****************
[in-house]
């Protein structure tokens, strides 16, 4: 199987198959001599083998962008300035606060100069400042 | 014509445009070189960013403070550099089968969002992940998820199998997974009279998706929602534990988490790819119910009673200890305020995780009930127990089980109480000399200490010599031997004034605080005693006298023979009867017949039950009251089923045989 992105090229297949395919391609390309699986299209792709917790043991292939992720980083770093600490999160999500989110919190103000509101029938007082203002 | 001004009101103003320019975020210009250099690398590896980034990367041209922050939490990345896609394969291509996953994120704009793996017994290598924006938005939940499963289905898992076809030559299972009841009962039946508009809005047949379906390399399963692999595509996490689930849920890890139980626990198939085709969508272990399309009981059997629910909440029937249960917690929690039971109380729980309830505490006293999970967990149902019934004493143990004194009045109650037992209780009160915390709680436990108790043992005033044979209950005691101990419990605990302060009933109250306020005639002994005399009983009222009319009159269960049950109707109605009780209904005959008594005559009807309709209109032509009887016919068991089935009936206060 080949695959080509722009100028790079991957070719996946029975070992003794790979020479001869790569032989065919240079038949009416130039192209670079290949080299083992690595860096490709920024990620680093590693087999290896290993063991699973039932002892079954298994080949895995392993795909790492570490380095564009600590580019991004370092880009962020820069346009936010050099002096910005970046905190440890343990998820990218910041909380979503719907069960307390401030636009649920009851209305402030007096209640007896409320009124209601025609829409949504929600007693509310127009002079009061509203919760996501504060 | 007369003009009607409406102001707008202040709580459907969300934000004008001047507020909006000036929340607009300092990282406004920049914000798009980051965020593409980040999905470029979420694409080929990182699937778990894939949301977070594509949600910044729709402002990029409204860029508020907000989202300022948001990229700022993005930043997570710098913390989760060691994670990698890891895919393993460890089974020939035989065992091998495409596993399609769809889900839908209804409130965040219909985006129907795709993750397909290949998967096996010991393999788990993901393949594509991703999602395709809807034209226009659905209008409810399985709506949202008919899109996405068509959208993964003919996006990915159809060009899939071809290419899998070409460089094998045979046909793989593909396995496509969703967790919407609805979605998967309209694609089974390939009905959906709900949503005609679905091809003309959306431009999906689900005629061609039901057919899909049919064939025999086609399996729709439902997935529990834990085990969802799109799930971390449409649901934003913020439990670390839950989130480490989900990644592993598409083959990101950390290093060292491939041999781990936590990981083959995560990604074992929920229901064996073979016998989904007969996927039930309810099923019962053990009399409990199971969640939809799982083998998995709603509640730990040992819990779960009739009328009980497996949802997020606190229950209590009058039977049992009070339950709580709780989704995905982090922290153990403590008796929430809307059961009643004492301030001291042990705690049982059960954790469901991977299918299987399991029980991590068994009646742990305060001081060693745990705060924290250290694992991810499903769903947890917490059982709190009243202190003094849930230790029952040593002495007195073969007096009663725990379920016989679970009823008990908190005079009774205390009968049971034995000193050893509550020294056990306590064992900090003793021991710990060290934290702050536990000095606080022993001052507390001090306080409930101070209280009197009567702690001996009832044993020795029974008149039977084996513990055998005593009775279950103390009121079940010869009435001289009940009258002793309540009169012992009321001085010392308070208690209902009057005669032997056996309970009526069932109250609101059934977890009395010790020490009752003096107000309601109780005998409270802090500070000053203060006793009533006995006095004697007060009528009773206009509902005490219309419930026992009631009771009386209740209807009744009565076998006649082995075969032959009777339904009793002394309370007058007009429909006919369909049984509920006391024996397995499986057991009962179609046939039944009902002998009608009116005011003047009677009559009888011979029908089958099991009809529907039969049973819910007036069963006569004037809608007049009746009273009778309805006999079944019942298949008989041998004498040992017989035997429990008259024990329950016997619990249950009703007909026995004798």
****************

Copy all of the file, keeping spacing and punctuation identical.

[in-house]
């Protein structure tokens, strides 16, 4: 199987198959001599083998962008300035606060100069400042 | 014509445009070189960013403070550099089968969002992940998820199998997974009279998706929602534990988490790819119910009673200890305020995780009930127990089980109480000399200490010599031997004034605080005693006298023979009867017949039950009251089923045989 992105090229297949395919391609390309699986299209792709917790043991292939992720980083770093600490999160999500989110919190103000509101029938007082203002 | 001004009101103003320019975020210009250099690398590896980034990367041209922050939490990345896609394969291509996953994120704009793996017994290598924006938005939940499963289905898992076809030559299972009841009962039946508009809005047949379906390399399963692999595509996490689930849920890890139980626990198939085709969508272990399309009981059997629910909440029937249960917690929690039971109380729980309830505490006293999970967990149902019934004493143990004194009045109650037992209780009160915390709680436990108790043992005033044979209950005691101990419990605990302060009933109250306020005639002994005399009983009222009319009159269960049950109707109605009780209904005959008594005559009807309709209109032509009887016919068991089935009936206060 080949695959080509722009100028790079991957070719996946029975070992003794790979020479001869790569032989065919240079038949009416130039192209670079290949080299083992690595860096490709920024990620680093590693087999290896290993063991699973039932002892079954298994080949895995392993795909790492570490380095564009600590580019991004370092880009962020820069346009936010050099002096910005970046905190440890343990998820990218910041909380979503719907069960307390401030636009649920009851209305402030007096209640007896409320009124209601025609829409949504929600007693509310127009002079009061509203919760996501504060 | 007369003009009607409406102001707008202040709580459907969300934000004008001047507020909006000036929340607009300092990282406004920049914000798009980051965020593409980040999905470029979420694409080929990182699937778990894939949301977070594509949600910044729709402002990029409204860029508020907000989202300022948001990229700022993005930043997570710098913390989760060691994670990698890891895919393993460890089974020939035989065992091998495409596993399609769809889900839908209804409130965040219909985006129907795709993750397909290949998967096996010991393999788990993901393949594509991703999602395709809807034209226009659905209008409810399985709506949202008919899109996405068509959208993964003919996006990915159809060009899939071809290419899998070409460089094998045979046909793989593909396995496509969703967790919407609805979605998967309209694609089974390939009905959906709900949503005609679905091809003309959306431009999906689900005629061609039901057919899909049919064939025999086609399996729709439902997935529990834990085990969802799109799930971390449409649901934003913020439990670390839950989130480490989900990644592993598409083959990101950390290093060292491939041999781990936590990981083959995560990604074992929920229901064996073979016998989904007969996927039930309810099923019962053990009399409990199971969640939809799982083998998995709603509640730990040992819990779960009739009328009980497996949802997020606190229950209590009058039977049992009070339950709580709780989704995905982090922290153990403590008796929430809307059961009643004492301030001291042990705690049982059960954790469901991977299918299987399991029980991590068994009646742990305060001081060693745990705060924290250290694992991810499903769903947890917490059982709190009243202190003094849930230790029952040593002495007195073969007096009663725990379920016989679970009823008990908190005079009774205390009968049971034995000193050893509550020294056990306590064992900090003793021991710990060290934290702050536990000095606080022993001052507390001090306080409930101070209280009197009567702690001996009832044993020795029974008149039977084996513990055998005593009775279950103390009121079940010869009435001289009940009258002793309540009169012992009321001085010392308070208690209902009057005669032997056996309970009526069932109250609101059934977890009395010790020490009752003096107000309601109780005998409270802090500070000053203060006793009533006995006095004697007060009528009773206009509902005490219309419930026992009631009771009386209740209807009744009565076998006649082995075969032959009777339904009793002394309370007058007009429909006919369909049984509920006391024996397995499986057991009962179609046939039944009902002998009608009116005011003047009677009559009888011979029908089958099991009809529907039969049973819910007036069963006569004037809608007049009746009273009778309805006999079944019942298949008989041998004498040992017989035997429990008259024990329950016997619990249950009703007909026995004798």